07 July 2015

Review: The Fixer

While my love for teen romance novels is hardly a secret to those who have read my reviews for any length of time, political intrigue for the YA set is something I've wanted to see more of, and, time and time again, the stories seem to let me down. Gallagher Girls is the ideal in many ways, but it's less House of Cards and more James Bond. Embassy Row's first book was disappointing, and most of the rest try to be humorous spoofs. I figured I'd enjoy The Fixer, being a book more in line with some of my other interests. What I didn't expect was to love it.

Tess lives with her grandfather, who is falling more and more seriously ill. Her parents, dead in an accident, left her with him, and her older sister, Ivy, left them to go to Washington. With grandpa sick, though, Tess is off to DC to live with her sister. Quickly, she learns that her sister is a bit of an important big shot, someone who "fixes" the problems of high-profile people and politicians. At Tess's new school, that reputation is shifted onto Tess, who really doesn't want it. Quickly, though, it looks like she's going to have to anyway, and she learns how dangerous her sister's life really is.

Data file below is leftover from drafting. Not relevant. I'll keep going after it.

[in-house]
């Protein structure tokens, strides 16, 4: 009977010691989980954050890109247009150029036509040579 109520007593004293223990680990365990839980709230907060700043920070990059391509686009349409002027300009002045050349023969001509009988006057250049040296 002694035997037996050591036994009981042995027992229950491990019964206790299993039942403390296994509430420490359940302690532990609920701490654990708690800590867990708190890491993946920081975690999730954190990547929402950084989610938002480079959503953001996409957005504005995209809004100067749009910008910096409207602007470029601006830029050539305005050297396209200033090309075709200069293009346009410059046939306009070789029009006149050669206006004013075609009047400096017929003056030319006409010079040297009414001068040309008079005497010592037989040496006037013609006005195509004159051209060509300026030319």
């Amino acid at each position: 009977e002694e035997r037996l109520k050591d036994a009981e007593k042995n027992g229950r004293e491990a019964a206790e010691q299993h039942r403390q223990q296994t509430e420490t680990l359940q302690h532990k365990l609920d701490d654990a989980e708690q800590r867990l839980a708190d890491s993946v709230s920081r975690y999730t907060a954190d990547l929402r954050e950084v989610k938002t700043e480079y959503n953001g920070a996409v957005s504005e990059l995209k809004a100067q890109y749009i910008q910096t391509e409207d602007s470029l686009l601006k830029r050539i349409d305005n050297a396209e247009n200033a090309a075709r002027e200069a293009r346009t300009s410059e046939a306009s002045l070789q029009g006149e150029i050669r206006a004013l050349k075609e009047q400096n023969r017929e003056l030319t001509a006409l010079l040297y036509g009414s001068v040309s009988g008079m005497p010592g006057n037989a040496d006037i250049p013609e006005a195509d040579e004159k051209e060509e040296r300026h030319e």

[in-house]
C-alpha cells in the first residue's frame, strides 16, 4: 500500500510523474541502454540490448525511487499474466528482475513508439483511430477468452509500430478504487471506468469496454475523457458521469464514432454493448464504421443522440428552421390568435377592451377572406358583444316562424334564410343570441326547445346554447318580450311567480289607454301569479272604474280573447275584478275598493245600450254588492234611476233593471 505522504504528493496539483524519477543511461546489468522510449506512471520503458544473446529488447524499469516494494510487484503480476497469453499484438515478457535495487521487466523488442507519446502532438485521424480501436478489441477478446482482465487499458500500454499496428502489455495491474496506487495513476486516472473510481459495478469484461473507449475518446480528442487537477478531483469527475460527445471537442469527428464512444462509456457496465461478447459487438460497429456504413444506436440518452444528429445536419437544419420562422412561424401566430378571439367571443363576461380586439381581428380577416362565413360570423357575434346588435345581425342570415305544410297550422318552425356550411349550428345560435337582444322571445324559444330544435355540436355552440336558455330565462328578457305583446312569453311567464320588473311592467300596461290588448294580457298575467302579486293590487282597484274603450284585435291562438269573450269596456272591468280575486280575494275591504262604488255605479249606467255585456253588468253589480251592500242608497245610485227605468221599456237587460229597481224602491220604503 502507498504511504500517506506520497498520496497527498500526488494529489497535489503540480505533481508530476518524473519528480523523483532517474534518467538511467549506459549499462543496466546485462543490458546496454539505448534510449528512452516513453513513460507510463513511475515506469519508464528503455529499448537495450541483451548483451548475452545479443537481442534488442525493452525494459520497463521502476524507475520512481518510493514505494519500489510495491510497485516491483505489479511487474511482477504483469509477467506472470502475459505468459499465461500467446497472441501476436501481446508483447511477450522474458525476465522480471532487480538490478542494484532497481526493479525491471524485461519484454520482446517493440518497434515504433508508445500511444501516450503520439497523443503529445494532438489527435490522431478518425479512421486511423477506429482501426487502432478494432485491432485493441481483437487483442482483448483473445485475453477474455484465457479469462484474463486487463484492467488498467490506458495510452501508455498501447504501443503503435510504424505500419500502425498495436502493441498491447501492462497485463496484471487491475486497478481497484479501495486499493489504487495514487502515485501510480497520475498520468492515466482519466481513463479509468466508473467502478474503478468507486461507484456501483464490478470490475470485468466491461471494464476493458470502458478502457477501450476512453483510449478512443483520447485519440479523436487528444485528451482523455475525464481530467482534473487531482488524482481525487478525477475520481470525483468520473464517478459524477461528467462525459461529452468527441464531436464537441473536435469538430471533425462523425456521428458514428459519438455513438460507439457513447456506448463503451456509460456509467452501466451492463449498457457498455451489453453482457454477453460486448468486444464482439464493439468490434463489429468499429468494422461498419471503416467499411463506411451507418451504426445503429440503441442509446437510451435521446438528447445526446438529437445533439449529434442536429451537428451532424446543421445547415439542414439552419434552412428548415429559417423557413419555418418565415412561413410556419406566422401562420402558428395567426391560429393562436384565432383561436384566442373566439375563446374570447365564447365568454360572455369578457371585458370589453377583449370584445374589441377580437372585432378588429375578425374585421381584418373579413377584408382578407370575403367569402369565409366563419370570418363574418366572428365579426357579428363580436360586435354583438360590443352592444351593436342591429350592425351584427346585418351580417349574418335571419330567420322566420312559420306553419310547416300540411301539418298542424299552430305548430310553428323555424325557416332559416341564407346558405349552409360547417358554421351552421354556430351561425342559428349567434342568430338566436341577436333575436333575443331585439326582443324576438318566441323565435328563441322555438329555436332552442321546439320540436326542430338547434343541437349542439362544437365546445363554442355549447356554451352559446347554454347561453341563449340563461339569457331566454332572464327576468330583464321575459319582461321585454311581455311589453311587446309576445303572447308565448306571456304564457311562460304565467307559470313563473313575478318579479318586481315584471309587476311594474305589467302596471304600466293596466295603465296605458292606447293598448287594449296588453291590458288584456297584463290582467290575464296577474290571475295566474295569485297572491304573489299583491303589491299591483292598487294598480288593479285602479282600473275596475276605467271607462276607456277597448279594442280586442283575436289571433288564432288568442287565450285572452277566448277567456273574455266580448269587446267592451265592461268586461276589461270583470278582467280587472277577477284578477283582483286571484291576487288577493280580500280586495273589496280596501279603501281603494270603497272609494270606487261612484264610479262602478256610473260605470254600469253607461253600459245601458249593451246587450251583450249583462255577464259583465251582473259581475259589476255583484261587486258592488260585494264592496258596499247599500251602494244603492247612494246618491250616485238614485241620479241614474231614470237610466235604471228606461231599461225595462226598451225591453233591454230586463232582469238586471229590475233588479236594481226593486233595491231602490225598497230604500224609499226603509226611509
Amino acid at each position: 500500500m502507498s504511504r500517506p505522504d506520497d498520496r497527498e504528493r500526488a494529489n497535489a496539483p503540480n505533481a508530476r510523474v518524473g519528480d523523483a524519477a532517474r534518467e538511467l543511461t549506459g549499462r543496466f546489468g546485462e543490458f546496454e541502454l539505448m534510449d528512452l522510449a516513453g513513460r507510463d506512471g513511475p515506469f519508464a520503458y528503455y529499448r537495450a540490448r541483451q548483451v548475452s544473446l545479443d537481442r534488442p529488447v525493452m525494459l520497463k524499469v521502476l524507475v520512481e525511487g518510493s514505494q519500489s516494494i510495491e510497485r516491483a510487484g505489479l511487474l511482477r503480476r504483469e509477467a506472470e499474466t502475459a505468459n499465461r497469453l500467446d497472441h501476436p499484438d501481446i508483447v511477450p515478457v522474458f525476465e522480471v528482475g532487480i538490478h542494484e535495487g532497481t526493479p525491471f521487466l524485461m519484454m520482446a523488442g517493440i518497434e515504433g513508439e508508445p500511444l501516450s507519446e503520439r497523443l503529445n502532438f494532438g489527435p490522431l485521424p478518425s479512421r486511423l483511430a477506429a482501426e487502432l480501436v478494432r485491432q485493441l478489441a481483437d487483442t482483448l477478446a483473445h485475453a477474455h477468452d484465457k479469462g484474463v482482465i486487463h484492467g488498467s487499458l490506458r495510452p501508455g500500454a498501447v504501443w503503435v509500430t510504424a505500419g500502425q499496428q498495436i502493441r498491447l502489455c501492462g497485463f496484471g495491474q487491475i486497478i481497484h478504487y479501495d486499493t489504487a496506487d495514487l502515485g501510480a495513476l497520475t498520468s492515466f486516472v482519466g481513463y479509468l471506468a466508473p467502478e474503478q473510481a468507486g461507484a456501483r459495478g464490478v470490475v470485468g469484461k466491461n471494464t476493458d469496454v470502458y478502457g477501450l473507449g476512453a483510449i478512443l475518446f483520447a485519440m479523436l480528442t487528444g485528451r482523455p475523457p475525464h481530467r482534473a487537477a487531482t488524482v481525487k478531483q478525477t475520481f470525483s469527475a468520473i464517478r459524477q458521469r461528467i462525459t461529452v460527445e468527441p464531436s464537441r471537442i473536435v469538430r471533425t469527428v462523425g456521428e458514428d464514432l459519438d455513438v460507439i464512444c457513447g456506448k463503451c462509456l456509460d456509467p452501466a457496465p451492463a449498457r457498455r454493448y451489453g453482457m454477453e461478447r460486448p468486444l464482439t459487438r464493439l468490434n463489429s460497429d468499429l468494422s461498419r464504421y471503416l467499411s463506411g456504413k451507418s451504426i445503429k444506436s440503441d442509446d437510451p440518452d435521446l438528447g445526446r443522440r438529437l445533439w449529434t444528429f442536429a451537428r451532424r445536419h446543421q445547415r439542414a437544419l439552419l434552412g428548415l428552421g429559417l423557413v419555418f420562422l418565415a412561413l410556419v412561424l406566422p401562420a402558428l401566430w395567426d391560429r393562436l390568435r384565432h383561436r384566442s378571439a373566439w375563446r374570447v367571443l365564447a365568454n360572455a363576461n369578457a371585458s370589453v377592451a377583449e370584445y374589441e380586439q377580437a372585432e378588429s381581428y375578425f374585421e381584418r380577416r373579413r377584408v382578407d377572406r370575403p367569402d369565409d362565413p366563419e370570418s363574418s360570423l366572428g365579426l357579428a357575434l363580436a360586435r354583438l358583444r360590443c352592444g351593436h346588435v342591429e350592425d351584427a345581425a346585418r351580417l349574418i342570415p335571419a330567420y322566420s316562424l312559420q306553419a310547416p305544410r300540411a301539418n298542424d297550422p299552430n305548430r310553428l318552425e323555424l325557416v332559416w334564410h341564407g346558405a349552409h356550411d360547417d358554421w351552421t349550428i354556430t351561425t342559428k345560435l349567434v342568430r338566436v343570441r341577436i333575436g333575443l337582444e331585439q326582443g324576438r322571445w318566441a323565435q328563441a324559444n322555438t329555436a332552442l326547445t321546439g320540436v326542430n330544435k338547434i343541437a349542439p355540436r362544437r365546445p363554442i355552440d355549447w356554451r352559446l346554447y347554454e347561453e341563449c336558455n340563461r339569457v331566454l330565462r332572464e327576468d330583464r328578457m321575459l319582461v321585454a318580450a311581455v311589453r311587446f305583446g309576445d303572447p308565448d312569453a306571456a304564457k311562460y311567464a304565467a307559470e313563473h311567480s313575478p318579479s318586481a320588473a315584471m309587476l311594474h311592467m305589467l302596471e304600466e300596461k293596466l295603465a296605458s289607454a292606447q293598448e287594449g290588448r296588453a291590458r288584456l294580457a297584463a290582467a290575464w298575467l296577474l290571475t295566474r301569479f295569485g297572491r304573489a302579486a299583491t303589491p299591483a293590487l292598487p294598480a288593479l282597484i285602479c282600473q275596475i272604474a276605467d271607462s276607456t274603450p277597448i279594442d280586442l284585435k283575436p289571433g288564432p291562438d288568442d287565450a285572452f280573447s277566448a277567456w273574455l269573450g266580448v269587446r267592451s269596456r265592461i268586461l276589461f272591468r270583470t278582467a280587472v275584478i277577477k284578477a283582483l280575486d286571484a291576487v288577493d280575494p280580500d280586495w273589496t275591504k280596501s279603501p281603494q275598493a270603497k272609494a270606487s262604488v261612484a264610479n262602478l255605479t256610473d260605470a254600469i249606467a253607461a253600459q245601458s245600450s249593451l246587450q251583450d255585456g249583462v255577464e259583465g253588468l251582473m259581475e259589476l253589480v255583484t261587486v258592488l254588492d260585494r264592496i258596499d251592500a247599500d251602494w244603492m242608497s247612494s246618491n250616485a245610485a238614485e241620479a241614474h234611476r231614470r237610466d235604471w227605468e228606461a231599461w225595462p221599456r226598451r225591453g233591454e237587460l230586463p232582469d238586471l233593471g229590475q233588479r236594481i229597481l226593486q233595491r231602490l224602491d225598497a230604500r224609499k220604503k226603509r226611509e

I have very little to complain about when it comes to this book. It balances political intrigue and conspiracy with a great family story, at nearly 400 pages it doesn't feel as if it's dragging at all, and the story ends on a solid note while leaving a good opening for sequels as well. Nearly pitch perfect, and really does the whole concept well as a result. Truly, it might be closest to a House of Cards for kids we'll ever see, and that's definitely high praise from me, at least. I'm hoping the rest of the series can stand up to how good this one is, and I can't wait to see what comes next. Highly recommended.

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